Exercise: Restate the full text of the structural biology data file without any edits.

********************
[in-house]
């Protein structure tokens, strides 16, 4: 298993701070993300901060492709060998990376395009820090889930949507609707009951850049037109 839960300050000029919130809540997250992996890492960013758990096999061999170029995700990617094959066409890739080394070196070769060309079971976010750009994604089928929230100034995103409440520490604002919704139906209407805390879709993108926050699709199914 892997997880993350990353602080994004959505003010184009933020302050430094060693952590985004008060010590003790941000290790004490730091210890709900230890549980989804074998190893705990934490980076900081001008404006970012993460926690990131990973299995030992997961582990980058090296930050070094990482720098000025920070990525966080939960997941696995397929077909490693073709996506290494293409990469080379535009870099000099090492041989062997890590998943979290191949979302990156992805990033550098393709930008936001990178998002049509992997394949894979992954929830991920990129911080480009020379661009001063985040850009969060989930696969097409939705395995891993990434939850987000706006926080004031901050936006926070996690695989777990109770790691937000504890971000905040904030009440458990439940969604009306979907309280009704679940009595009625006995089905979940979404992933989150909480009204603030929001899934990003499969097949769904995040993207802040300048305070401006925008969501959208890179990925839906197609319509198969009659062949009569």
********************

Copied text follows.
[in-house]
């Protein structure tokens, strides 16, 4: 298993701070993300901060492709060998990376395009820090889930949507609707009951850049037109 839960300050000029919130809540997250992996890492960013758990096999061999170029995700990617094959066409890739080394070196070769060309079971976010750009994604089928929230100034995103409440520490604002919704139906209407805390879709993108926050699709199914 892997997880993350990353602080994004959505003010184009933020302050430094060693952590985004008060010590003790941000290790004490730091210890709900230890549980989804074998190893705990934490980076900081001008404006970012993460926690990131990973299995030992997961582990980058090296930050070094990482720098000025920070990525966080939960997941696995397929077909490693073709996506290494293409990469080379535009870099000099090492041989062997890590998943979290191949979302990156992805990033550098393709930008936001990178998002049509992997394949894979992954929830991920990129911080480009020379661009001063985040850009969060989930696969097409939705395995891993990434939850987000706006926080004031901050936006926070996690695989777990109770790691937000504890971000905040904030009440458990439940969604009306979907309280009704679940009595009625006995089905979940979404992933989150909480009204603030929001899934990003499969097949769904995040993207802040300048305070401006925008969501959208890179990925839906197609319509198969009659062949009569």